Research Projects

Soil Microbial Ecology


Consequences of Plant Breeding on the Maize Microbiome

Alonso Favela and Sierra Raglin

Agricultural advances that were introduced in the Green Revolution, particularly crop breeding and the application of nitrogenous fertilizers, have impacted the performance of rhizosphere microbiota in select maize genotypes. Consequences of these practices could bring the maize microbiome to a state that is potentially less agriculturally sustainable. Much of Alonso and Sierra’s work is identifying the significant factors in the recruitment of the maize rhizosphere microbiome. They predict functional pathways present in this region by quantifying the microbial functional genes and processes related to nitrogen cycling specifically. This research shows that plant microbiomes may be driven by genetics or by changing nutrient environments.

Plant-Soil-Microbe Interactions in Bioenergy Cropping Systems

All CABBI affiliates: Niuniu Ji, Di Liang, Sierra Raglin, Danyang Duan, Sandy Simon, and Rachel Waltermire

Our main objective within the Center of Advanced Bioenergy and Bioproducts Innovation (CABBI) is to improve our understanding of plant-microbial interactions and how they influence ecosystem-level processes within bioenergy agroecosystems. The Sustainability Theme of CABBI also focuses on how ecosystem services from these plants relate to Carbon and Nitrogen biogeochemistry. The goal is to develop ecologically and economically sustainable bioenergy and bioproduct markets, even with our limited availability to predict productivity and ecosystem service production potential across varying feedstock types, soil types, climatic regions, and management practices. The CABBI Sustainability Theme uses a data-driven and integrated modeling framework to support the ecologically and economically sustainable displacement of fossil fuels, by investigating the technological and economic pathways to a resilient bioeconomy.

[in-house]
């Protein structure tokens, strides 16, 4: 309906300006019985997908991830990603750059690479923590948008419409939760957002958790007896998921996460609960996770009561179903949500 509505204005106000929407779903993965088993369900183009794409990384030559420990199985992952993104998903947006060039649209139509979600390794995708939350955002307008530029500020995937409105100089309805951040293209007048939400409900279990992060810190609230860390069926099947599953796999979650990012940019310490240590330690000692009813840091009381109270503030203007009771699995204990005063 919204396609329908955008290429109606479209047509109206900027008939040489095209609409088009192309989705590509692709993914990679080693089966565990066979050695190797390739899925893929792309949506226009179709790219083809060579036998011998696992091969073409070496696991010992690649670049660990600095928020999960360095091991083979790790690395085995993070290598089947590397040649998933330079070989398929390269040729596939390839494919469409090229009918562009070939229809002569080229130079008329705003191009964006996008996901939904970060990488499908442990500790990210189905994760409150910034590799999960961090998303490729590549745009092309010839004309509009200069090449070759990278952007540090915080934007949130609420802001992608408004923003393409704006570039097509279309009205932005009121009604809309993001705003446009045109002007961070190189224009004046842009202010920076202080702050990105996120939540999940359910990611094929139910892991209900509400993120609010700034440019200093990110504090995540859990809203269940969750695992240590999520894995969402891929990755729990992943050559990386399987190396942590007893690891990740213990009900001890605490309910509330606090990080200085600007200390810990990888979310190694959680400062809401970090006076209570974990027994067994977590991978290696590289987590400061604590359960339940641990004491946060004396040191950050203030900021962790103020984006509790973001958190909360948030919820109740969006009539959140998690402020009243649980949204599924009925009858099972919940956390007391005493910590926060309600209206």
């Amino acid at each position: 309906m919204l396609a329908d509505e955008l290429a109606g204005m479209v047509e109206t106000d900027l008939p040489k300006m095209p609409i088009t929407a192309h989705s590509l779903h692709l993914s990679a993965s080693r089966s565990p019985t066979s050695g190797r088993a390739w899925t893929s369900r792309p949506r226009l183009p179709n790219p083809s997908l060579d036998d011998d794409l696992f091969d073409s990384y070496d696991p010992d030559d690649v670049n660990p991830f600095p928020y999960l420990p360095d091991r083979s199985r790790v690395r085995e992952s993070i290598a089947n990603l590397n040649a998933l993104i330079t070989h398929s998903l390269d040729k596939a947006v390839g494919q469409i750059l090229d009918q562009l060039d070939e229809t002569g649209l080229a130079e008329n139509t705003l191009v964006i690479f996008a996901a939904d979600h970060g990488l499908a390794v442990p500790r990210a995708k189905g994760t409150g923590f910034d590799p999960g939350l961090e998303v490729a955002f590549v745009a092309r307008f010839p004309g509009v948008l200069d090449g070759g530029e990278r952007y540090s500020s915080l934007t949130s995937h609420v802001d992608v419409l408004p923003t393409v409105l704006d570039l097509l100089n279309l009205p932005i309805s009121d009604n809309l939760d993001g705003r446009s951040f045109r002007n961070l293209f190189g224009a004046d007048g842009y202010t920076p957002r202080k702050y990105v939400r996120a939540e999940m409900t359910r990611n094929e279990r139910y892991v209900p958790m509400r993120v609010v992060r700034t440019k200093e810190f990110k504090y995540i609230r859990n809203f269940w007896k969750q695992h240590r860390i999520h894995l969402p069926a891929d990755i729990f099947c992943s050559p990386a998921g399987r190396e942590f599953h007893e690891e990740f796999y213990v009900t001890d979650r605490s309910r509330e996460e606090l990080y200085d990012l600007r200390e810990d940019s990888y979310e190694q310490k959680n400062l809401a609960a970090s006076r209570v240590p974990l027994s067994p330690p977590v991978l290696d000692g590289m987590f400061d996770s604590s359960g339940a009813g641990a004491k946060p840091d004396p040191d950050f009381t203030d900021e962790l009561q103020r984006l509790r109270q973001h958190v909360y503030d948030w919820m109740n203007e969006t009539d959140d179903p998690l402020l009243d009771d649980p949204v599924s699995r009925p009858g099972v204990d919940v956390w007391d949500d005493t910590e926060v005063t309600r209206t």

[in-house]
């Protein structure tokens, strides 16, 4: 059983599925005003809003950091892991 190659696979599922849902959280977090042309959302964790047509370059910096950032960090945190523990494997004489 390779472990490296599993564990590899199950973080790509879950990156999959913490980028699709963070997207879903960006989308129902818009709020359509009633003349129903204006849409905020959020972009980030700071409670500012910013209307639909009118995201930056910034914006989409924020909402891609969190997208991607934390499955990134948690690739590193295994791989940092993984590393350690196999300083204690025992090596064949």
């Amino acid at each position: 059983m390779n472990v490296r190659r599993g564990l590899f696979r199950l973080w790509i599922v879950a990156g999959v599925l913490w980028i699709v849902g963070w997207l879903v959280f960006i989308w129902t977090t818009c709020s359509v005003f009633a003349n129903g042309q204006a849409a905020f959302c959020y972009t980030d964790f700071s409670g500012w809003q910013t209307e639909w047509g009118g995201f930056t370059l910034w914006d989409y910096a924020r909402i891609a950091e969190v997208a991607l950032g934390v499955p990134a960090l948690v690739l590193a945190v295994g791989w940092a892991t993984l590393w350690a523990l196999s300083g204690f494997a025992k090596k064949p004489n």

Nature vs. Nurture: Biological and Environmental Controls on Dissimilatory Nitrate Reduction to Ammonium in Illinois Agricultural Soils

Sada Egenriether

Dissimilatory nitrate reduction to ammonium (DNRA) is a microbially-mediated process instrumental to the regulation of ecosystem nitrogen (N). By converting nitrate to ammonium, DNRA reduces N loss via nitrate leaching and competes with denitrification to decrease gaseous dinitrogen and nitrous oxide losses. In a preliminary study, Sada and peers found that upland soils exhibited DNRA rates high enough to represent an important N-retention process. They are now evaluating the relative importance of biological vs. environmental controls on DNRA activity in soils from agricultural field trials in Urbana, Illinois. To characterize the role of biological factors in regulating these rates, they are using Illumina sequencing and qPCR on DNA and mRNA to assess community composition and gene abundance. To characterize the role of environmental conditions, they used 15N-based techniques to measure rates of DNRA and related N-cycling processes across a range of moisture and NO3 levels. Work is underway to identify if the taxa performing DNRA differ across the range of moisture tested.

Microbiome of Illinois High/Low Protein Lines

Niuniu Ji

This project is part of an ongoing study to examine how proposed changes in plant nutrient use efficiency alter the recruitment of the microbiome and its functions. This experiment uses IHP and ILP maize lines as model systems for proposed bioenergy crops with altered nutrient uptake and allocation.

Nitrogen Cycling in Miscanthus

Di Liang and Danyang Duan

By collecting plant, root, and soil samples, we are able to examine and interpret Nitrogen cycling activities such as N2 fixation, nitrification, and denitrification associated with Miscanthus. Current goals with this work include 1) finding the most appropriate methods to measure N2 fixation and 2) comparing the sustainability of Nitrogen cycling across various Miscanthus genotypes.

Past Research Projects


Using Microbiology to Protect the Western Pond Turtle

Monique Hazemi, 2018-2019

Populations of the Western Pond Turtle have been facing declines in recent years due to a shell fungal disease that decomposes the shell’s keratin, causing ulcers to form. Several zoos have implemented “head start” habitats, where babies can hatch and grow large enough to be released back into the wild. However, due to frequent water changing and disinfection, microbial communities that have been protecting the turtle’s shells from pathogens cannot sustain themselves in these head start environments. A large part of Monique’s research includes comparing the host-associated and environmental microbiomes between natural habitats and conservation-rearing habitats in zoos or aquaria. Her research shows that managing the microbiome is an important aspect of maintaining animal health.